It is extremely complex, as is today’s world, to exactly define a good health system. World Health Organisation (WHO) defines it to include personal and public health services through inter-sectorial initiatives that primary action is to make better health. The health enhancing interventions like road safety and pollution free environment are also part of system with traditional public health activities of health promotion. A country needs health system that protects all citizens against health and financial risks of illness. The individual physical dignity and integrity is recognized in international law. Health systems need to ensure that people be treated with respect, according to their human rights. It’s not just the financial expenditure made by governments for health systems that matters, but the strategies and procedures for health system effectiveness. Amongst many parameters to define good health care system polio eradication constitutes a fundamental parameter to gauge a country’s performance towards ameliorating health care. 

There was a time, not too long ago, when Pakistan actually became polio free but one of the fallout of war against terror is the massive exodus of people resulting in high levels of dislocation. Added to this is the arcane belief system that considers vaccination un-Islamic, which has caused the spread of polio in the country.  The considerable decrease in polio cases has started paying dividends, as the country has been chosen, for the first time in 21 years, to host a prestigious regional conference of health ministers, to be held this month. In the conference, to be held in Pakistan, health ministers from 22 countries in South Asia, the Middle East, West Asia and North Africa would participate. Without a shadow of doubt it is a great achievement.

The purpose of the conference is to discuss various chronic diseases, including polio, TB, malaria and AIDS, etc. and to hammer out strategies about how the region could be made safer.

According to the data shared by the ministry, Pakistan witnessed a drastic decrease in polio cases, which at one time rose to such an alarming situation that the world was planning to impose a travel ban on Pakistani citizens.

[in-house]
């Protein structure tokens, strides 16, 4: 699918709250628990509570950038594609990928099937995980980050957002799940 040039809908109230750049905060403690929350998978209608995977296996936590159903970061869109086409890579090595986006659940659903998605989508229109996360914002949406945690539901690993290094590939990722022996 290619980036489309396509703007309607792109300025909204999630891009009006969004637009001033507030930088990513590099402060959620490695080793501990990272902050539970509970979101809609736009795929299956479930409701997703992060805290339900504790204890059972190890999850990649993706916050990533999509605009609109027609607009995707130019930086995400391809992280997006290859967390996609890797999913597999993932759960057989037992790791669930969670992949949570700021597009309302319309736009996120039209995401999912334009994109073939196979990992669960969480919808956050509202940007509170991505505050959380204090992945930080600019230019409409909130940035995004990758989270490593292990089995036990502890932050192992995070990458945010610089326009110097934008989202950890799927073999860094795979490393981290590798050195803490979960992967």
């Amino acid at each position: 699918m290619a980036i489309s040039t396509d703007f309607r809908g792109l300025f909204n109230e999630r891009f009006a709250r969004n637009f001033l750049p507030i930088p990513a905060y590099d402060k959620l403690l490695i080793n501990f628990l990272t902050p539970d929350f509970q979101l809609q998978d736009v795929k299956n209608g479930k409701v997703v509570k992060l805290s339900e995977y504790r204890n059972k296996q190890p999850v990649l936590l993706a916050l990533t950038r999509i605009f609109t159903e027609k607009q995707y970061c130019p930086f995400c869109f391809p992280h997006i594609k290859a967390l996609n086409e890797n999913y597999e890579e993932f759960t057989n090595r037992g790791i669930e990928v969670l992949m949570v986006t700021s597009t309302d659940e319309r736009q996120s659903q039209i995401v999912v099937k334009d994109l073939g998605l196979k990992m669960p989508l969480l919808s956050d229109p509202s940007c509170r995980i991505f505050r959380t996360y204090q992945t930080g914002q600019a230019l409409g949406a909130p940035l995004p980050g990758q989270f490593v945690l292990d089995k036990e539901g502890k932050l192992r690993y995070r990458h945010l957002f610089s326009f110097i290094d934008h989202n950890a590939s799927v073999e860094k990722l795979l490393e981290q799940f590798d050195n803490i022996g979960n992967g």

However, due to the Health Ministry’s concerted and coordinated efforts, coupled with the efforts made by the provincial governments, Pakistan brought the polio cases to just two cases in 2017. According to year-wise breakup, a gradual decrease took place. In 2014, a total of 306 cases were reported across the country, 55 in 2015, while in 2016, the polio cases have been reduced to only 20. However, in 2017, so far, only two cases have been reported, and the world greatly acknowledged Pakistan’s efforts in eradicating polio from the country. Pakistan’s progress towards zero polio has been highly appreciated by international donors and development partners in the recently-held regular quarterly briefing to the donors’ community in Pakistan. After recording the lowest ever number of polio cases in 2016, the program has successfully maintained the momentum in 2017.

It was all possible because the prime minister had declared polio eradication as one of the key priorities, placing it as the priority agenda No. 1 of the health sector, which is intractably linked to Sustainable Development Goals and the National Health Vision 2025. At the provincial level, the task forces led by chief ministers and chief secretaries, with the support of respective Emergency Operations Centres are driving this sustained performance.

As many as 3,500 delegates from 194 countries participated at the World Health Assembly, deliberating diverse issues like accelerating the fight against the growing burden of non-communicable diseases across the world, strengthening preparedness for the cross-border spread of epidemics, access to universal health care, eradication of polio, strengthening routine immunization among others. Progress made by Pakistan towards improvement in health sector has been highly acknowledged and appreciated by health gurus across the globe. Pakistan also presided over side events on implementation of international health regulations, universal health coverage, diabetes, tuberculosis control, nutrition, eye health, and blood safety, where the country’s strategies and plans of action were appreciated by the participating countries. This conference is beginning of the many, yet to come, accolades for Pakistan for superior performance in the health sector.